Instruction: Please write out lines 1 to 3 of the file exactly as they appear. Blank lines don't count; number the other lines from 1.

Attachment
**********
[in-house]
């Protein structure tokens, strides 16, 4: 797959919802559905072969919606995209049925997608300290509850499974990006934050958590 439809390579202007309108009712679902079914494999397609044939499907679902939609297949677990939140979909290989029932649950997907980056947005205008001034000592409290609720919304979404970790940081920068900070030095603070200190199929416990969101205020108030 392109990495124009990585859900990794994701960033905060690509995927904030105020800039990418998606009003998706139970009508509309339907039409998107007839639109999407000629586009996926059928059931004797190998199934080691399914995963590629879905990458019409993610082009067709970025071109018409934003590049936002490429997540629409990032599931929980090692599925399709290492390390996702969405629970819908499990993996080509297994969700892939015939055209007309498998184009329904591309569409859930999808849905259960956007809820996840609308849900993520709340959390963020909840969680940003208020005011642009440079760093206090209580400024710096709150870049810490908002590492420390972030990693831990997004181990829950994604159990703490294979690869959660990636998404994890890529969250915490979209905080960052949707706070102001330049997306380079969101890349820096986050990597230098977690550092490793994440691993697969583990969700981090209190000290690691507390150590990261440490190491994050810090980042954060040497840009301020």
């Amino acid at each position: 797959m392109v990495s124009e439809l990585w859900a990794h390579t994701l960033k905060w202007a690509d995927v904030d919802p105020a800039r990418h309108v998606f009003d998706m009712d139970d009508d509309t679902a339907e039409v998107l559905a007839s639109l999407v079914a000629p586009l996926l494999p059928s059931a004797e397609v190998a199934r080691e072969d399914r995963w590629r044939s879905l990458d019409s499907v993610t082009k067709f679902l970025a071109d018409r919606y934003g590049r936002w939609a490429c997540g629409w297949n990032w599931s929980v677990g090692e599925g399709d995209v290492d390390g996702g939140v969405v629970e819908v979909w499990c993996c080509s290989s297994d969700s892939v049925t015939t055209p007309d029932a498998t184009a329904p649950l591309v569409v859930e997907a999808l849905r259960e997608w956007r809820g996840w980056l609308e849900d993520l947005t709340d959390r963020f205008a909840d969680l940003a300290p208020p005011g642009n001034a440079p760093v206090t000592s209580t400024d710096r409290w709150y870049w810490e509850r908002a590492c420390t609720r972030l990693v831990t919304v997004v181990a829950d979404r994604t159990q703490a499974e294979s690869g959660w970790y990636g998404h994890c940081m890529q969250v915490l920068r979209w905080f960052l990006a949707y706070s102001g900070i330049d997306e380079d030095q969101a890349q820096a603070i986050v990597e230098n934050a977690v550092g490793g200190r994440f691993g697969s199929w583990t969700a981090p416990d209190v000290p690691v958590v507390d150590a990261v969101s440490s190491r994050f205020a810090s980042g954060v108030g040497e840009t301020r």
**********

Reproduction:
[in-house]
């Protein structure tokens, strides 16, 4: 797959919802559905072969919606995209049925997608300290509850499974990006934050958590 439809390579202007309108009712679902079914494999397609044939499907679902939609297949677990939140979909290989029932649950997907980056947005205008001034000592409290609720919304979404970790940081920068900070030095603070200190199929416990969101205020108030 392109990495124009990585859900990794994701960033905060690509995927904030105020800039990418998606009003998706139970009508509309339907039409998107007839639109999407000629586009996926059928059931004797190998199934080691399914995963590629879905990458019409993610082009067709970025071109018409934003590049936002490429997540629409990032599931929980090692599925399709290492390390996702969405629970819908499990993996080509297994969700892939015939055209007309498998184009329904591309569409859930999808849905259960956007809820996840609308849900993520709340959390963020909840969680940003208020005011642009440079760093206090209580400024710096709150870049810490908002590492420390972030990693831990997004181990829950994604159990703490294979690869959660990636998404994890890529969250915490979209905080960052949707706070102001330049997306380079969101890349820096986050990597230098977690550092490793994440691993697969583990969700981090209190000290690691507390150590990261440490190491994050810090980042954060040497840009301020």
């Amino acid at each position: 797959m392109v990495s124009e439809l990585w859900a990794h390579t994701l960033k905060w202007a690509d995927v904030d919802p105020a800039r990418h309108v998606f009003d998706m009712d139970d009508d509309t679902a339907e039409v998107l559905a007839s639109l999407v079914a000629p586009l996926l494999p059928s059931a004797e397609v190998a199934r080691e072969d399914r995963w590629r044939s879905l990458d019409s499907v993610t082009k067709f679902l970025a071109d018409r919606y934003g590049r936002w939609a490429c997540g629409w297949n990032w599931s929980v677990g090692e599925g399709d995209v290492d390390g996702g939140v969405v629970e819908v979909w499990c993996c080509s290989s297994d969700s892939v049925t015939t055209p007309d029932a498998t184009a329904p649950l591309v569409v859930e997907a999808l849905r259960e997608w956007r809820g996840w980056l609308e849900d993520l947005t709340d959390r963020f205008a909840d969680l940003a300290p208020p005011g642009n001034a440079p760093v206090t000592s209580t400024d710096r409290w709150y870049w810490e509850r908002a590492c420390t609720r972030l990693v831990t919304v997004v181990a829950d979404r994604t159990q703490a499974e294979s690869g959660w970790y990636g998404h994890c940081m890529q969250v915490l920068r979209w905080f960052l990006a949707y706070s102001g900070i330049d997306e380079d030095q969101a890349q820096a603070i986050v990597e230098n934050a977690v550092g490793g200190r994440f691993g697969s199929w583990t969700a981090p416990d209190v000290p690691v958590v507390d150590a990261v969101s440490s190491r994050f205020a810090s980042g954060v108030g040497e840009t301020r």